1 egg

1 tbsp heavy cream

1 double crust, vodka pie crust recipe

3 tbsp all-purpose flour, plus additional for rolling pastry

2 Meyer lemons, zested and juiced

1/2 cup sugar

1 tsp flaky sea salt, such as Jacobsen

1 tsp ground cardamom

1/2 tsp ground cinnamon

1 tsp vanilla extract

6 (about 3 1/2 lbs) medium Granny Smith apples, peeled, cored and thinly sliced on mandolin

2 tbsp unsalted butter, cut into 1/4" cubes and frozen


  1. Place Baking Steel on the middle rack of your oven. Preheat oven 500 degrees F. Preferably preheat for 30 to 60 minutes. In a small bowl beat egg with heavy cream; set aside.
  2. Prepare the vodka pie crust recipe, cut in half and wrap each piece in plastic wrap. Shape one half into a flat round disk and shape other half into a narrow flat rectangle. Let dough rest 20 minutes or overnight in refridgerator. Note: If you plan to make a similar cable knit design, you may need additional dough.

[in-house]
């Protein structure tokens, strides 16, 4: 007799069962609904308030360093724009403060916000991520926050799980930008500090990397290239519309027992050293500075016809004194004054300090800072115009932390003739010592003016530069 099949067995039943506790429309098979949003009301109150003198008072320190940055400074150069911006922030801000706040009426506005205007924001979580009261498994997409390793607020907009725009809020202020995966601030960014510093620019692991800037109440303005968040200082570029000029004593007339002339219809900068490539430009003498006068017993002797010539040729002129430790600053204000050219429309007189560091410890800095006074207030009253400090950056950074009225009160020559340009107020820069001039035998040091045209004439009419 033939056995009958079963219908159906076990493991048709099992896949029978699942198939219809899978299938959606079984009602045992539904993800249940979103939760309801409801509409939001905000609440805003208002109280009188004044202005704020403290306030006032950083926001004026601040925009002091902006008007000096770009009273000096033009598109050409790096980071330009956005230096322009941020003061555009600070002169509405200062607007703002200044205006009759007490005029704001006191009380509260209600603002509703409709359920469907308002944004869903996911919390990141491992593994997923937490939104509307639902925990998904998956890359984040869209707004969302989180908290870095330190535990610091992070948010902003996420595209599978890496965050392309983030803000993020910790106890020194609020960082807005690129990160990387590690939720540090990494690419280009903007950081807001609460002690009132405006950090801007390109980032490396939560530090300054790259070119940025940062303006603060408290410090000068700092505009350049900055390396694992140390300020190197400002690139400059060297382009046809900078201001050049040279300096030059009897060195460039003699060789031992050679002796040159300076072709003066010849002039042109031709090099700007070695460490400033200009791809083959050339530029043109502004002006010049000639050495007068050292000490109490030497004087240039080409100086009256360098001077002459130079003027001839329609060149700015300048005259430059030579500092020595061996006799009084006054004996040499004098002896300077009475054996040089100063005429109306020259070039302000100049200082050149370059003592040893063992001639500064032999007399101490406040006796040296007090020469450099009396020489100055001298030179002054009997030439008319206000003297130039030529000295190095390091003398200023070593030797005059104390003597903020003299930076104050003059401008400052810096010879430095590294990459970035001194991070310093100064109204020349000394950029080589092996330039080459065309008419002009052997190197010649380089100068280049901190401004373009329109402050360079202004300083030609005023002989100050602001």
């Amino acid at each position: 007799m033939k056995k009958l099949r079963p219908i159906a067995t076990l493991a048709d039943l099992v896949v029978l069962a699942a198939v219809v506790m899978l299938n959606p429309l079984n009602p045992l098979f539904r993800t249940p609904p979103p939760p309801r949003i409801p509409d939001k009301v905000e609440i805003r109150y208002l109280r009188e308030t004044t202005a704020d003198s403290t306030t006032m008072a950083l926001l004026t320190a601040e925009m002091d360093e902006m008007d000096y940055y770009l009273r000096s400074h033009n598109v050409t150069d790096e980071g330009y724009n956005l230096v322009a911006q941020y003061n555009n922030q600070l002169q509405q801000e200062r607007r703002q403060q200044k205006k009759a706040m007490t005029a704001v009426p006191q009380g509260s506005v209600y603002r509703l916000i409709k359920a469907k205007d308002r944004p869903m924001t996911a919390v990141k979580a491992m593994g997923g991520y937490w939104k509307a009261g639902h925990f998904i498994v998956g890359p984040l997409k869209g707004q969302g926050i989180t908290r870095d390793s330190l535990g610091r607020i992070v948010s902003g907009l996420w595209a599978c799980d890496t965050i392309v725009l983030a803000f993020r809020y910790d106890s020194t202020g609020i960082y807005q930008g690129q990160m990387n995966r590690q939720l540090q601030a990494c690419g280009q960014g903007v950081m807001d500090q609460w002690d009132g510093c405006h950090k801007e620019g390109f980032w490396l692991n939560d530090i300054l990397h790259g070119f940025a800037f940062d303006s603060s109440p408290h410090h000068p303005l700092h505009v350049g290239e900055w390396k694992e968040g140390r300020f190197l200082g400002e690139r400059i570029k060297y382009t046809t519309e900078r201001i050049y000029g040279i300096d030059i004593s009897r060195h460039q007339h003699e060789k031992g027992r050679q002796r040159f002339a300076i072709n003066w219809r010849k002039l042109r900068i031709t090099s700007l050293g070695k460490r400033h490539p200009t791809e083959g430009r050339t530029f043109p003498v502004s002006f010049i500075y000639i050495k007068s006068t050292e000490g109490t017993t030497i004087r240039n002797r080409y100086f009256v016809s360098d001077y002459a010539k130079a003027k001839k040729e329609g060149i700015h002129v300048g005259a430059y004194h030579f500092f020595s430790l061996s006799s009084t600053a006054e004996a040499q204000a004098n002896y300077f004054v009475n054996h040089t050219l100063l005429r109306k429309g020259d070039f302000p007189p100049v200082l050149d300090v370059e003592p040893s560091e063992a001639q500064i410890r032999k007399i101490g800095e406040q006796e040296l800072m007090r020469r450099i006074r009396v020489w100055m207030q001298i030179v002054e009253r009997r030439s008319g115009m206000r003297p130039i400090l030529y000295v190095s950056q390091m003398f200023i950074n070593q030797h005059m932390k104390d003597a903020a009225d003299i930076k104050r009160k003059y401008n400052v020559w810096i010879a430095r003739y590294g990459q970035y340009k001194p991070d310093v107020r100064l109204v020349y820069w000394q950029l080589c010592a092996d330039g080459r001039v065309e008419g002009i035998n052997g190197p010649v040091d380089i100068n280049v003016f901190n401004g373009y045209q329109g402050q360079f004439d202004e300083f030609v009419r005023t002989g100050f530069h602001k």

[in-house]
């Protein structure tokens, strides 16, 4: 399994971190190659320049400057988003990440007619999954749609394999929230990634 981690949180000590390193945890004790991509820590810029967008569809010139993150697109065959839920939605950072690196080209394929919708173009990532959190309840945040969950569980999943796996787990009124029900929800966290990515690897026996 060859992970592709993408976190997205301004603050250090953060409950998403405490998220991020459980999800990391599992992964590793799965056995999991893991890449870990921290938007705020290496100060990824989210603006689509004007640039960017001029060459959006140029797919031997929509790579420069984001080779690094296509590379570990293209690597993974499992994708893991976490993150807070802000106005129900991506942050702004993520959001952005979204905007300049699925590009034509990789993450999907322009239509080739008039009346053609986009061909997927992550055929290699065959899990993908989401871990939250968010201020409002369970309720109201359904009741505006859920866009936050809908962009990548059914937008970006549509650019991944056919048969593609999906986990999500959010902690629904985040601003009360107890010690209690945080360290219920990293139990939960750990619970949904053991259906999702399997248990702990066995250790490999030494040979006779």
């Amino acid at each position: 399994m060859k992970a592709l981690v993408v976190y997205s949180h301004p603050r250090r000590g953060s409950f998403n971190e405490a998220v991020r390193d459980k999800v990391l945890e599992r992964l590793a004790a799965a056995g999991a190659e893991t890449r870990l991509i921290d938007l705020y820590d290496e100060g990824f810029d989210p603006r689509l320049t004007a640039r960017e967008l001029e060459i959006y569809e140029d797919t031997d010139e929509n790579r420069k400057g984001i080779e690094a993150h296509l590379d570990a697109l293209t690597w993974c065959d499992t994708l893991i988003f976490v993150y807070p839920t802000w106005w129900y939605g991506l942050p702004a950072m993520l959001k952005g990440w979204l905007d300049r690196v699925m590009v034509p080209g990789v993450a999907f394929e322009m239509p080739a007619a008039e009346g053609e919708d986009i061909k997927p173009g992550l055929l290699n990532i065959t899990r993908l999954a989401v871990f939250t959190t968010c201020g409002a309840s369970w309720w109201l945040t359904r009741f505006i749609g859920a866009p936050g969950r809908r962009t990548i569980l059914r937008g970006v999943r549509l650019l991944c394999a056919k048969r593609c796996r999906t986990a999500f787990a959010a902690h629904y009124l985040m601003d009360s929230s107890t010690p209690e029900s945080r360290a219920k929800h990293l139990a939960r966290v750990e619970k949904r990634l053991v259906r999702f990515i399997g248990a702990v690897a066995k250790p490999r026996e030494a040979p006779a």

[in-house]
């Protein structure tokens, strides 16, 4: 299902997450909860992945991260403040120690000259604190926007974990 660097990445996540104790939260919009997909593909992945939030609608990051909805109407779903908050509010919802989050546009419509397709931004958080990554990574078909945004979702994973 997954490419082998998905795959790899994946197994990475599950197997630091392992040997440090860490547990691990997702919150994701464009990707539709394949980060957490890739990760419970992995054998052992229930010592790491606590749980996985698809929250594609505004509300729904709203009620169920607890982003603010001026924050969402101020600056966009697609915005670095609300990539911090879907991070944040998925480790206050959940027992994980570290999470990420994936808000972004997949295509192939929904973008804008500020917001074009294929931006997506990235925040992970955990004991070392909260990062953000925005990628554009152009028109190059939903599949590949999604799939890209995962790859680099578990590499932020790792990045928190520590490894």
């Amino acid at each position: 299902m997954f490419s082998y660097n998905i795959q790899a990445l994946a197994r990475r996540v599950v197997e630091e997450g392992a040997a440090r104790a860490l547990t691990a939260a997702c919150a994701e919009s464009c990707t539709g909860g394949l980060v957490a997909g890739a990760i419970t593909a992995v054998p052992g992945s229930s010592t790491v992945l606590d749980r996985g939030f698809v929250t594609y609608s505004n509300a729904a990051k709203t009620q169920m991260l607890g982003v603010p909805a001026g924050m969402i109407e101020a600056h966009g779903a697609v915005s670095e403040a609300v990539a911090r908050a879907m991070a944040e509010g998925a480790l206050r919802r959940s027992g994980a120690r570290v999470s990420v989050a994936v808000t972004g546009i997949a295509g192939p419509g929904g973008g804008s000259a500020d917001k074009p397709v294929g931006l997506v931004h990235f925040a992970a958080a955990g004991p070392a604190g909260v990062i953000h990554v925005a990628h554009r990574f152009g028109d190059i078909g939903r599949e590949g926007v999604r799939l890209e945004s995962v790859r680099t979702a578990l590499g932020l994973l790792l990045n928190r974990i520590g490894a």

3. Let the dough come to room temperature for 5 minutes before rolling out to prevent cracking. On a lightly floured surface, roll out round disk to thickness between 1/8-inch and 1/4-inch. Keep dough moving and apply flour as needed to prevent it from sticking. Gently roll onto rolling pin and transfer to pie dish. Trim with scissors or a knife along the rim leaving a 1/2-inch border. Note: Be careful not to stretch the dough or it will just shrink back. 
  4. Cut second rectangular pie dough in half lengthwise. Roll one half of dough (A) to 9-inches in length and 1/4-inch thick. Roll remaining dough (B) to 9-inches in length and 1/8-inch thickness. Work quickly to prevent the dough from getting warm. If needed, place them in the fridge to firm up during the process.